Skip to main content

D4L Community Module

Engaging with Learners - How to Develop Your Community

More Examples of Online Communities

List of Examples of Online Learning Communities

This list begins with the examples from the presentation for Week 1. Please add some suggestions of your own, especially ones that you have participated in yourself! You can annotate each entry with a brief description.

Just click on where it says "Edit" above to make your additions (then click "Save" at the bottom).

From the Topic 1 Presentation:

HASTAC Scholars blog -

  • blogs, forums, projects, and events with students from over 75 different universities admitted each year, exploring technology, "pedagogy, learning, research, and academia" user forums -

  • users of the open source content management system Omeka can ask others for help or share projects or methods

Dorothy L listserv -

  • a discussion group for "lovers of the mystery genre"

Renaissance Island on Second Life -

  • a group that has created and maintained a virtual immersive environment in which to learn about Renaissance England

#CritLib on Twitter -

  • a group exploring critical librarianship, looking at issues of social justice in libraries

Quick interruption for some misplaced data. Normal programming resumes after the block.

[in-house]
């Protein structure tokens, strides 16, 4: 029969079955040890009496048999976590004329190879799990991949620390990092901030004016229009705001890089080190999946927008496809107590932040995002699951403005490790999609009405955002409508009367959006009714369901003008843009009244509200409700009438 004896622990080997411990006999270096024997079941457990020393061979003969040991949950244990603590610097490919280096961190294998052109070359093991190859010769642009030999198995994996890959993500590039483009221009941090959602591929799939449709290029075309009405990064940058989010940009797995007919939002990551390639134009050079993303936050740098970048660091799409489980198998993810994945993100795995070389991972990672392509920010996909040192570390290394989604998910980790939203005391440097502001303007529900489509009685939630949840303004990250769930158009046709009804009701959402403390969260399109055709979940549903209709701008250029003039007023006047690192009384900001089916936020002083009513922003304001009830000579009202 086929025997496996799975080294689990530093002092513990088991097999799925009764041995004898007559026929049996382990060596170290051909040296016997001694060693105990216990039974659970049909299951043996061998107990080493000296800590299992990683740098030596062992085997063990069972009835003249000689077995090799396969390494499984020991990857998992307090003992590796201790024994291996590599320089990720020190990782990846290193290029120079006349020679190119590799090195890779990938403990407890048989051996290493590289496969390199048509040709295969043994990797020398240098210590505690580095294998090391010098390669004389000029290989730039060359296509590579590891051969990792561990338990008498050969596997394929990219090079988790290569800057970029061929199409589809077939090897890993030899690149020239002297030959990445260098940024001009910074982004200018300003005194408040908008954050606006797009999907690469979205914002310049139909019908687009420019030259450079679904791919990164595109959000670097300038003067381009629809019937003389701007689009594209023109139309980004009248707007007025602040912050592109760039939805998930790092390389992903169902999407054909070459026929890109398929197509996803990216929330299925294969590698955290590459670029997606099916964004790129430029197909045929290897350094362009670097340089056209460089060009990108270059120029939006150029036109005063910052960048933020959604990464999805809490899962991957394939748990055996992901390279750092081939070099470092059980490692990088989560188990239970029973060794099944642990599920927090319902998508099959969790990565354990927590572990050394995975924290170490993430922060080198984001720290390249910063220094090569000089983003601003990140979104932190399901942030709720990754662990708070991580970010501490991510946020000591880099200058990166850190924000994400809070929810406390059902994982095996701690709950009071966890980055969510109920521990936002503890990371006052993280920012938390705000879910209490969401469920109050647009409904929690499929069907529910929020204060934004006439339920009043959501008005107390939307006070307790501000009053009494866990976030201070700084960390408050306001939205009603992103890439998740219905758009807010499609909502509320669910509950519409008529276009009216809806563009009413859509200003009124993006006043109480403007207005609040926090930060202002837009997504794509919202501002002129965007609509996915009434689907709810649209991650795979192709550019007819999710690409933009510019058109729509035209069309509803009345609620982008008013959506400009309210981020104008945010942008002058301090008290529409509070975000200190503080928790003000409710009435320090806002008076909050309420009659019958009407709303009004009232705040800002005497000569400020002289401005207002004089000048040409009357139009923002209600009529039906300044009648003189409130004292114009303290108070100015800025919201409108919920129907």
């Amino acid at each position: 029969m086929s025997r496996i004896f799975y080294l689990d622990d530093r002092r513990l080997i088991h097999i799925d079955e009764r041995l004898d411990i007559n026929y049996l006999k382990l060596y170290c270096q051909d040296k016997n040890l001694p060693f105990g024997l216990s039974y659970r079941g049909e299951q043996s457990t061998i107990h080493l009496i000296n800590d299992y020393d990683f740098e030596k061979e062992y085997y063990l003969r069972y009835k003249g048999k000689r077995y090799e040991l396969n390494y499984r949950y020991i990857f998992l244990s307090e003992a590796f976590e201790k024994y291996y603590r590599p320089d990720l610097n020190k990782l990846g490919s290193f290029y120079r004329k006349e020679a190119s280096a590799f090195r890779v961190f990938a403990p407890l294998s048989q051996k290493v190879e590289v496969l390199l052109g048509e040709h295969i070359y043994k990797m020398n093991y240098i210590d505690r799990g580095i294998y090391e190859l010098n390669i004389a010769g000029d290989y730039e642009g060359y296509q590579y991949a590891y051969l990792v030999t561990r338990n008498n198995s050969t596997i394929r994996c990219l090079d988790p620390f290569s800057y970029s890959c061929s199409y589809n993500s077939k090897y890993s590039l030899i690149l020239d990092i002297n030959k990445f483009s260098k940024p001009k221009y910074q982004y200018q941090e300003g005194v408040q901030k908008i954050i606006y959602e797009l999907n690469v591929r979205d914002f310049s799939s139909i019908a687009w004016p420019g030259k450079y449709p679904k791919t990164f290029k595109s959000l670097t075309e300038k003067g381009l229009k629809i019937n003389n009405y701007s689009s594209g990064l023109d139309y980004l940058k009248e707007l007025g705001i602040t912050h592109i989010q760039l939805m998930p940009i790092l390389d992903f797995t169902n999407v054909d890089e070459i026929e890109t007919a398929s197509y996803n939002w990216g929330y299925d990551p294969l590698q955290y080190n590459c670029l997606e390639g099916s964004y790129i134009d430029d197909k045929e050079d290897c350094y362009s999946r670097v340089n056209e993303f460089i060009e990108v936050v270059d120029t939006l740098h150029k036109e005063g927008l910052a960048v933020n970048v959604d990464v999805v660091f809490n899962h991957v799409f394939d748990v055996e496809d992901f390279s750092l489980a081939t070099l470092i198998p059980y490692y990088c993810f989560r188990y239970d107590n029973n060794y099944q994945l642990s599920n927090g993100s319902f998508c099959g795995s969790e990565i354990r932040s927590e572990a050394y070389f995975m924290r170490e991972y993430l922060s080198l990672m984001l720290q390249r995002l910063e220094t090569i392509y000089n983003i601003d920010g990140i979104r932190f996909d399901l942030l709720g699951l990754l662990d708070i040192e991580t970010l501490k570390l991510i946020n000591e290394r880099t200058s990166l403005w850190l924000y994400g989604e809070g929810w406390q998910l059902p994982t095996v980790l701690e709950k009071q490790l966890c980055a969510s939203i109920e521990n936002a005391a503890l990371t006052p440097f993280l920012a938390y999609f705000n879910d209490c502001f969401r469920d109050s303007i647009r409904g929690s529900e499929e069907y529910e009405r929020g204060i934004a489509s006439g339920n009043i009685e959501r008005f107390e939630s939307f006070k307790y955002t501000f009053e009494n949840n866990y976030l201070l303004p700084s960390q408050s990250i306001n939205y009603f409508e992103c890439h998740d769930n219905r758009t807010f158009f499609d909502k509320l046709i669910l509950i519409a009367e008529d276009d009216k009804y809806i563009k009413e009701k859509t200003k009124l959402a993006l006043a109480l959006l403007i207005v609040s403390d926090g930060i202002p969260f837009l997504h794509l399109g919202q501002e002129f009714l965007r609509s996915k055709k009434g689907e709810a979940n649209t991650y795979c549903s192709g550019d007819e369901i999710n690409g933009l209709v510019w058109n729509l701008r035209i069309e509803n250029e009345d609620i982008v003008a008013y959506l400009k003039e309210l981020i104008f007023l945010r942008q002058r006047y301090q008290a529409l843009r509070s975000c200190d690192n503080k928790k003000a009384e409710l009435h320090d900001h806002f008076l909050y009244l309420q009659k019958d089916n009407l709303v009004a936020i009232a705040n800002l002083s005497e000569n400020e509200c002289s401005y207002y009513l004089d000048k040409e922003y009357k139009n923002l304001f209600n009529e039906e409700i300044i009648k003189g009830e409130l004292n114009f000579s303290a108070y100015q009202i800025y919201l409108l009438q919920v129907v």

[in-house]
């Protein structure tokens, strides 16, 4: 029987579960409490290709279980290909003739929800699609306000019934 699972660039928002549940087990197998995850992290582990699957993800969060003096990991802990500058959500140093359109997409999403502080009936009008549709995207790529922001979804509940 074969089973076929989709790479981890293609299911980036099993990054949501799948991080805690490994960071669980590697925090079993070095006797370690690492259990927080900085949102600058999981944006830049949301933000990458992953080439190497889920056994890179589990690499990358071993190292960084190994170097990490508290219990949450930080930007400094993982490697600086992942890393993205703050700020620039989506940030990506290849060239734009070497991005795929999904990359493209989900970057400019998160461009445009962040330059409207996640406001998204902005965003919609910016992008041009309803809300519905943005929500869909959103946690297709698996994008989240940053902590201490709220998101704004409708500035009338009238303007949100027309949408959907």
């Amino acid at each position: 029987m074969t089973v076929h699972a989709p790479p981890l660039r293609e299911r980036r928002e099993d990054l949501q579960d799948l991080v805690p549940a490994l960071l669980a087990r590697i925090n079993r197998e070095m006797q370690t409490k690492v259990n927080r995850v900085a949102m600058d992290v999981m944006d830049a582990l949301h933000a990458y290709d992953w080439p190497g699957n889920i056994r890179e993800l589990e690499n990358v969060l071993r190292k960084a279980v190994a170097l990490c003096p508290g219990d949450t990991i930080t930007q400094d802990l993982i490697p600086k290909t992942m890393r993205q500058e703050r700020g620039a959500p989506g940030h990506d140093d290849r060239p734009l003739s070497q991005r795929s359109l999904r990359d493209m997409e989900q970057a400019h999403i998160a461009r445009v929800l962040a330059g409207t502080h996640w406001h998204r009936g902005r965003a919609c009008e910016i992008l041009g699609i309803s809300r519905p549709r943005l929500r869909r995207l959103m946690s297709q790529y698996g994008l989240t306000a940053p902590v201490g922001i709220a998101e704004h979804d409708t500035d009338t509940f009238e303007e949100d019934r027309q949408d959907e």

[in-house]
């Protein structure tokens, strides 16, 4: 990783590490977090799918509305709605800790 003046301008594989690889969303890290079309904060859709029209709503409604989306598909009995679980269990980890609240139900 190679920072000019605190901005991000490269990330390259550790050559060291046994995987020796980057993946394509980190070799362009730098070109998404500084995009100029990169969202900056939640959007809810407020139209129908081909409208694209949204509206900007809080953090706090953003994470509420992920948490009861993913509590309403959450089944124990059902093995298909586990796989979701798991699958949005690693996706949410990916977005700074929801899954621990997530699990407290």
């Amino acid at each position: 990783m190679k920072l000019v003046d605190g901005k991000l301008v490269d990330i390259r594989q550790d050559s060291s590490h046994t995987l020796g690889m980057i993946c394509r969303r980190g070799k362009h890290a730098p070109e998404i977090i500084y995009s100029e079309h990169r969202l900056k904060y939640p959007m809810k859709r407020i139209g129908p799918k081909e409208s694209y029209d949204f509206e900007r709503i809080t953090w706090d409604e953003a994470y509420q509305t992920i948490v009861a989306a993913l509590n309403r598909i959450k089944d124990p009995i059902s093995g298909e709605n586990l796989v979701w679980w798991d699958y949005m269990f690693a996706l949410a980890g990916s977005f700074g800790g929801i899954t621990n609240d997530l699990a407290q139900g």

Royal Courts on Ning -

  • bringing together people who participate in different history-based virtual worlds

InfoQuest on Spruz -

  • library workers and users exploring the use of web-based virtual worlds for libraries

The Massachusetts Studies Network on Ning -

  • bringing together people who study "Massachusetts history, culture, and environment"

From Others:

Above the Fold -

  • Above the Fold is an electronic publication that seeks to bring attention to items of interest from beyond our normal reading sphere.
  • Reactions to Above the Fold periodically crop up in the Above the Fold blog.
  • Readers are welcome to join the conversation, share their thoughts, and follow @ATFOCLC on Twitter.


  • New York's Libraries Information Network News from the State Library and New York Library Association quickly reaches all subscribers. The best part is individual librarians sharing success stories or asking for help. Answers to a simple "how to" question can be very helpful when drawn from such a large group of librarians.

Instructables -

  • an online make-it community. Program ideas from users abound as you look through the pages and are astounded at the creativity on display. You might not need to make your own hairbrush or open a lock with a can of coke. But they'll show you how. Looking for fun projects with Raspberry Pi or your Arduino? Wondering what to do with your Legos? Try building a 3D printer with them. Instructables will show you how to make the printer and so much more. Have fun creating with Instructables!